James E. Jennings, 38, drilling contractor, assisted in an attempt to rescue Bobby W. Lampley, 26, well driller, from a cave-in, Mayfield, Kentucky, December 5, 1958. Lampley descended into a well excavation generally 33 inches in diameter and 70 feet deep to align the sides and was buried when a slide occurred near the top of a stratum of sand 50 feet beneath the surface. Above the sand stratum was one of clay, sand, and gravel, and above that another of firm clay. Following a telephone call from the drilling rig operator, who was the only other person at the well, Jennings and another man arrived. By means of the rig’s winch cable, Jennings, who had an artificial leg, was lowered into the well to the top of the fallen sand 58 feet below the surface. He found that the cave-in had left a chamber 10 feet in diameter and eight feet high, creating the threat of further slides. Jennings dug with his hands for a short time but, realizing that such efforts were too slow, returned to the surface and left with the other man to obtain steel casings to make a direct excavation to Lampley. B. Franklin Jones, a radio engineer who had arrived with others and had volunteered to enter the well, was lowered to the top of the sand. He began digging but found a regular shovel too large for efficient use. As Jones returned to the surface to get a smaller shovel, Jennings and the other man came back with four steel casings of various diameters. Jones was lowered back into the well with a small trench shovel and the largest casing, which was 30 inches in diameter. He dug sand from inside the casing until it had settled three feet. After a smaller section was put into place, Jones started digging again but began to feel dizzy and was raised from the well. William H. Baldwin, a rigger-welder, volunteered to continue the digging and was lowered into the shaft. At 62-two feet below the surface Baldwin dug sand from inside the second casing and continued after the third section had been lowered and positioned. Baldwin also began to experience dizziness and was removed from the well. James W. Brame, a carpenter, then volunteered his services and was lowered into the shaft. Digging inside the third casing, he soon uncovered Lampley’s hand 65 feet below the surface. After he had uncovered Lampley’s arm and head, Brame returned to the surface, and Jones again entered the well. He experienced difficulty in digging because the sand kept filtering back. Brame then was lowered back into the well to the top of the casings, from where he took each shovelful of sand handed him by Jones and dumped it over the side. Later Jones tied Lampley to the end of the winch cable with a rope. The rig operator then operated the winch, pulling Lampley from the sand and raising him, Jones, and Brame from the well simultaneously. Lampley, who had been buried nearly five hours, could not he revived.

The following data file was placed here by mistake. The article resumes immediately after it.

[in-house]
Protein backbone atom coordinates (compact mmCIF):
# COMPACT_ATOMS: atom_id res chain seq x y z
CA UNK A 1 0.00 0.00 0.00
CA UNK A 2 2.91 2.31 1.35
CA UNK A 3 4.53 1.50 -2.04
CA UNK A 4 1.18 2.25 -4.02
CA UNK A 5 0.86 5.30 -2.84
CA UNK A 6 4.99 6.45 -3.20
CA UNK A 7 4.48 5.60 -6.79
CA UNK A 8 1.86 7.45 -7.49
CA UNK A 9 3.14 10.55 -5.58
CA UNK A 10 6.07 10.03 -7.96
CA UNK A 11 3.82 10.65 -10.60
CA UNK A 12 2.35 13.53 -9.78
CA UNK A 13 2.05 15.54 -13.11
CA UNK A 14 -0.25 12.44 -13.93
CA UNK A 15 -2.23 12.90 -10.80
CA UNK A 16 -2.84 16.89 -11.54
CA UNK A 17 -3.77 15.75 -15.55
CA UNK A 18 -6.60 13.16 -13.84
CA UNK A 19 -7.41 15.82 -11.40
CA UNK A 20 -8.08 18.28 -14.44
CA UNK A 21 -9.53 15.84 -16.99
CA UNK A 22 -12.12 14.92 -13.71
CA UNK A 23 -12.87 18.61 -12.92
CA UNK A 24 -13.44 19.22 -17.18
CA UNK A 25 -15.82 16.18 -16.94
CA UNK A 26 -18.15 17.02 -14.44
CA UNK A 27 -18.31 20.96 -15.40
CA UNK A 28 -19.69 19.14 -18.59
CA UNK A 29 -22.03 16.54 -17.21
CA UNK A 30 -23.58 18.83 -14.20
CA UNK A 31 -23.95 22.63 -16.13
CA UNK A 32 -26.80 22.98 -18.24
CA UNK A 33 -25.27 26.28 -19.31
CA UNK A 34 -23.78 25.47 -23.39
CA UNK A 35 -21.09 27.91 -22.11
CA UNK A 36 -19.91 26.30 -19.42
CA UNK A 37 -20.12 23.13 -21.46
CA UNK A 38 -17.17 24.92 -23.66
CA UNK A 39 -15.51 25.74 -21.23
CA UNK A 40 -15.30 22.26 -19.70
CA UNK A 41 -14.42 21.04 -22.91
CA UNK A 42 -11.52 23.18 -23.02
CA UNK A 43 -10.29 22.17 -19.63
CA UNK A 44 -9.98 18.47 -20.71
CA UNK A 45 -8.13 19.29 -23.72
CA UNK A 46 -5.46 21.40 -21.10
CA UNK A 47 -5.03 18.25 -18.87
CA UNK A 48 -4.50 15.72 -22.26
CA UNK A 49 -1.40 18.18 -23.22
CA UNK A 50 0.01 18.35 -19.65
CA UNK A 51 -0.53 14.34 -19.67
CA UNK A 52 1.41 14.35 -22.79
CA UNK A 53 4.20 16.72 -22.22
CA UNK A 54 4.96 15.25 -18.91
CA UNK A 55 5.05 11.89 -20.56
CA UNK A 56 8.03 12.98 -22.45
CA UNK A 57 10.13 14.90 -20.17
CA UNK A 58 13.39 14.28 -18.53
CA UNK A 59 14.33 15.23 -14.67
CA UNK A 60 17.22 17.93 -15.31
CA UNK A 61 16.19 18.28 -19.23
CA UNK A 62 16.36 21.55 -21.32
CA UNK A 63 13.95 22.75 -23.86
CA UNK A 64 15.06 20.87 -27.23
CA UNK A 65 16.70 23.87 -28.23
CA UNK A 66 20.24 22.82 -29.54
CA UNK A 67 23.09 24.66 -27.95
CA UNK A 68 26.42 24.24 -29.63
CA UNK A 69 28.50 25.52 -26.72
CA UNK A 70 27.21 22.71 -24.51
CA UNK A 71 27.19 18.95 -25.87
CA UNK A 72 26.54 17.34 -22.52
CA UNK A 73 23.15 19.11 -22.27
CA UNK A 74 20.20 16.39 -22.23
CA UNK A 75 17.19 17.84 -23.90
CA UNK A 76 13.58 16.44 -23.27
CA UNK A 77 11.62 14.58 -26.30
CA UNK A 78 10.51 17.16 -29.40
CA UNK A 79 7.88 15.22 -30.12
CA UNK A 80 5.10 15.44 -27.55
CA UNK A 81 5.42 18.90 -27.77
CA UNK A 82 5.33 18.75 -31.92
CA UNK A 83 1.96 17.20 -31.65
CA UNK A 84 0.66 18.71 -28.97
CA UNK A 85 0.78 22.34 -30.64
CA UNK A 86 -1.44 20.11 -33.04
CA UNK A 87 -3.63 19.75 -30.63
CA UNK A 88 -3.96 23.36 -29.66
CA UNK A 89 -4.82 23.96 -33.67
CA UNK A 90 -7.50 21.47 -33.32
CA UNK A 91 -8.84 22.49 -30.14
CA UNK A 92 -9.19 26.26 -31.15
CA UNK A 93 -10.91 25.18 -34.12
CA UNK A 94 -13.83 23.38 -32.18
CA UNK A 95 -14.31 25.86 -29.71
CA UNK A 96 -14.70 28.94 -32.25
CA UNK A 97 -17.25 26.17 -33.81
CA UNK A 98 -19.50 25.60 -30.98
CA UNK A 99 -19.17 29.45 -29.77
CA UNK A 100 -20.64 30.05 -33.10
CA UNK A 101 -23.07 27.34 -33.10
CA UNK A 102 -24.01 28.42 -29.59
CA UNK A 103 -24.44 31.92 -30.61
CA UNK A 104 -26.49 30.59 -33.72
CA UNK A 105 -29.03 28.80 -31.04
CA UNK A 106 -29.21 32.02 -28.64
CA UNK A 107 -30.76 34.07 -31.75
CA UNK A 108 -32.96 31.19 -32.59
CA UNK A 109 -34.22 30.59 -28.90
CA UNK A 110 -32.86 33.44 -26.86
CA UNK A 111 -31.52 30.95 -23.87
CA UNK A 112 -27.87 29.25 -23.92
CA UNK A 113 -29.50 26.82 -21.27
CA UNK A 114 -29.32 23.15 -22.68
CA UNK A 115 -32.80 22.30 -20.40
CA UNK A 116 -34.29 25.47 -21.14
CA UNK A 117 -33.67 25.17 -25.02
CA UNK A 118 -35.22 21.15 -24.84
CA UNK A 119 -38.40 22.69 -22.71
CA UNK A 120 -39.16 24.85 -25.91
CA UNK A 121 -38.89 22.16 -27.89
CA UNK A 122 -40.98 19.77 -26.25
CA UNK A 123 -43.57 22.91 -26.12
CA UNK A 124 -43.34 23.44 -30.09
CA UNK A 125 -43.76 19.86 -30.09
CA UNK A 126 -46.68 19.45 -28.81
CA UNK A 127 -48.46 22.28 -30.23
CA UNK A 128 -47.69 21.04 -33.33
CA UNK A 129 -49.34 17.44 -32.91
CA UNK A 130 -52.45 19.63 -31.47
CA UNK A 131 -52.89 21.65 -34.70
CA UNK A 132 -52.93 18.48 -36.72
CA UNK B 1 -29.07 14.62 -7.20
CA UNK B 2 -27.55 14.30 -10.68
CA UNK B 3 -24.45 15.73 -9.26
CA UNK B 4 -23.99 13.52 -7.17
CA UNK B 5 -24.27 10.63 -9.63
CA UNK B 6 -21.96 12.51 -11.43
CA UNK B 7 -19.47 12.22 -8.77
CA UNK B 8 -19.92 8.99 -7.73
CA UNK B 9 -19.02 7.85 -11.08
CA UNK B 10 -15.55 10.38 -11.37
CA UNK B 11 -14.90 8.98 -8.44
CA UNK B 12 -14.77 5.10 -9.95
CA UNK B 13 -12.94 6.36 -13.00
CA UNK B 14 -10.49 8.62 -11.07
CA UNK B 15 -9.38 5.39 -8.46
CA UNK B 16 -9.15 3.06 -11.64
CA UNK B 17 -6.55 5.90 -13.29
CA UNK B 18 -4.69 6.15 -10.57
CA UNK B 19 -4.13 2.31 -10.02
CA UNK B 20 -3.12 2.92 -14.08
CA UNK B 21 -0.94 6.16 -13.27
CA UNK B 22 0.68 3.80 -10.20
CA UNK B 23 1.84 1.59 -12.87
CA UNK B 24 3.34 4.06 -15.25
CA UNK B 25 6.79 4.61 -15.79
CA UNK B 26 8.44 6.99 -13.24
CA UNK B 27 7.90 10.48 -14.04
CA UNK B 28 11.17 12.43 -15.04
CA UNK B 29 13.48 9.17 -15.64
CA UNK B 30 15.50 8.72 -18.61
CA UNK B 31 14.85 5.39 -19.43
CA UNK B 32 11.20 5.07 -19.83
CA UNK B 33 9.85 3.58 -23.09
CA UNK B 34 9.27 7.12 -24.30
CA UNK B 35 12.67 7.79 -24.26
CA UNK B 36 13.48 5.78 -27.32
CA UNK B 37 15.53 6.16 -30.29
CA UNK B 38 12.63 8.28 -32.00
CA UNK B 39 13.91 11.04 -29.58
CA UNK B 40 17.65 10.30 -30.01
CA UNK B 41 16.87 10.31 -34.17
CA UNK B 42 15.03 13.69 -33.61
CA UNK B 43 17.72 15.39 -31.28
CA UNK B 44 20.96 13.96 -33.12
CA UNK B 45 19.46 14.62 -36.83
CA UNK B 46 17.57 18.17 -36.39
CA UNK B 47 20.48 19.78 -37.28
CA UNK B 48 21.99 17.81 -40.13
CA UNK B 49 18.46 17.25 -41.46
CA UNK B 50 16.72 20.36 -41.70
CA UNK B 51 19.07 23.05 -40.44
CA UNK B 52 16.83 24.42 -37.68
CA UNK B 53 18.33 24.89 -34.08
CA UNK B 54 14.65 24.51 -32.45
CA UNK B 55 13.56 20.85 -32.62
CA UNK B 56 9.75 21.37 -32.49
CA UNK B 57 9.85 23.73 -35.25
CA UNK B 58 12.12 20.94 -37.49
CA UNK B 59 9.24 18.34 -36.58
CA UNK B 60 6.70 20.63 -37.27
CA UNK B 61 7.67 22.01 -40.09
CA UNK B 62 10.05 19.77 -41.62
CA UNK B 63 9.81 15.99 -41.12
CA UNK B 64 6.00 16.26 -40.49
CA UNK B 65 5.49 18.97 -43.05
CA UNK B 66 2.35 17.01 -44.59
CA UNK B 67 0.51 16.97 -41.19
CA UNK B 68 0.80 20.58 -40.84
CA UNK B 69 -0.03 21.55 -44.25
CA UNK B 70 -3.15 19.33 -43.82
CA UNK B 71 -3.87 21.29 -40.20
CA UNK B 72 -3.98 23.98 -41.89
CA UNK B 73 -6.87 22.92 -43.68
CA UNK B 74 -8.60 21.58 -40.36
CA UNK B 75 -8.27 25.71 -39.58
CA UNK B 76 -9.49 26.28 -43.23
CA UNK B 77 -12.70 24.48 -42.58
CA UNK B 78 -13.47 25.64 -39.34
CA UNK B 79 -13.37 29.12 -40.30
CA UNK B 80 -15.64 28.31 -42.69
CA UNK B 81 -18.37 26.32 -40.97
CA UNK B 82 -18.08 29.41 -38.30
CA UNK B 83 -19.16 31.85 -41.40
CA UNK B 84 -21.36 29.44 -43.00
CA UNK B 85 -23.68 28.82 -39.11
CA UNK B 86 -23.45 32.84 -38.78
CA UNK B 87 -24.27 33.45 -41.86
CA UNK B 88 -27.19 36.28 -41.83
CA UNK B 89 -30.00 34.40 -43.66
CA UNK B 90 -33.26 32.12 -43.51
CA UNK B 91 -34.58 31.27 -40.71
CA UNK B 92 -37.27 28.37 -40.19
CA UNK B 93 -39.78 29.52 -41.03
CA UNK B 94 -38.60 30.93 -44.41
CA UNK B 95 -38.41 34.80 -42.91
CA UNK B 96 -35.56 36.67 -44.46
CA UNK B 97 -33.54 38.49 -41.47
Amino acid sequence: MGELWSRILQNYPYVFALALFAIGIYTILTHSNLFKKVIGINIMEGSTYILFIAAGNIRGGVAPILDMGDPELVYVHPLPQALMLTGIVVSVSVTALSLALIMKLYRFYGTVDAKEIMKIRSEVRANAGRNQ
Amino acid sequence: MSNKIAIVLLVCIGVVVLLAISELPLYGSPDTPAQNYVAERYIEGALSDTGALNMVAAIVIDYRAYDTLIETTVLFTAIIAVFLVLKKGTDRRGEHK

44610 – 425444610-4254